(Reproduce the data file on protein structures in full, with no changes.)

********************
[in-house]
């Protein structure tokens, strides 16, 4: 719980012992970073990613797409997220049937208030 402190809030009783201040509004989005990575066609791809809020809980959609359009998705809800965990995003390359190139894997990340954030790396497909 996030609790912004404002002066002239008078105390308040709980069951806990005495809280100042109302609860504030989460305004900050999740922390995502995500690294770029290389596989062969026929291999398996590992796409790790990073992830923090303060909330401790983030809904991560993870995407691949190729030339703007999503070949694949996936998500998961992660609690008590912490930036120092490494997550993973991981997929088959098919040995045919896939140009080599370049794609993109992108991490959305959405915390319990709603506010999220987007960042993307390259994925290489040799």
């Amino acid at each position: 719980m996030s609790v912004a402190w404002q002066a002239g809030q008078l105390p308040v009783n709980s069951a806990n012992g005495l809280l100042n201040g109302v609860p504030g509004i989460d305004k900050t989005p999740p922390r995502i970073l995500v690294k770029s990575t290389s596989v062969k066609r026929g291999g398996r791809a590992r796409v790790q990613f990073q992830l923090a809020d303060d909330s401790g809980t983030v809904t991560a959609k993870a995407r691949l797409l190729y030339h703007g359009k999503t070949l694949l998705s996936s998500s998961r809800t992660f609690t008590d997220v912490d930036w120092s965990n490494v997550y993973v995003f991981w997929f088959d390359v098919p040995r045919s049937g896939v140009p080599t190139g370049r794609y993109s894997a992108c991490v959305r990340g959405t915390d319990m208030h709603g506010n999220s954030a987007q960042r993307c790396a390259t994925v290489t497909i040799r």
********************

[in-house]
């Protein structure tokens, strides 16, 4: 719980012992970073990613797409997220049937208030 402190809030009783201040509004989005990575066609791809809020809980959609359009998705809800965990995003390359190139894997990340954030790396497909 996030609790912004404002002066002239008078105390308040709980069951806990005495809280100042109302609860504030989460305004900050999740922390995502995500690294770029290389596989062969026929291999398996590992796409790790990073992830923090303060909330401790983030809904991560993870995407691949190729030339703007999503070949694949996936998500998961992660609690008590912490930036120092490494997550993973991981997929088959098919040995045919896939140009080599370049794609993109992108991490959305959405915390319990709603506010999220987007960042993307390259994925290489040799």
């Amino acid at each position: 719980m996030s609790v912004a402190w404002q002066a002239g809030q008078l105390p308040v009783n709980s069951a806990n012992g005495l809280l100042n201040g109302v609860p504030g509004i989460d305004k900050t989005p999740p922390r995502i970073l995500v690294k770029s990575t290389s596989v062969k066609r026929g291999g398996r791809a590992r796409v790790q990613f990073q992830l923090a809020d303060d909330s401790g809980t983030v809904t991560a959609k993870a995407r691949l797409l190729y030339h703007g359009k999503t070949l694949l998705s996936s998500s998961r809800t992660f609690t008590d997220v912490d930036w120092s965990n490494v997550y993973v995003f991981w997929f088959d390359v098919p040995r045919s049937g896939v140009p080599t190139g370049r794609y993109s894997a992108c991490v959305r990340g959405t915390d319990m208030h709603g506010n999220s954030a987007q960042r993307c790396a390259t994925v290489t497909i040799r």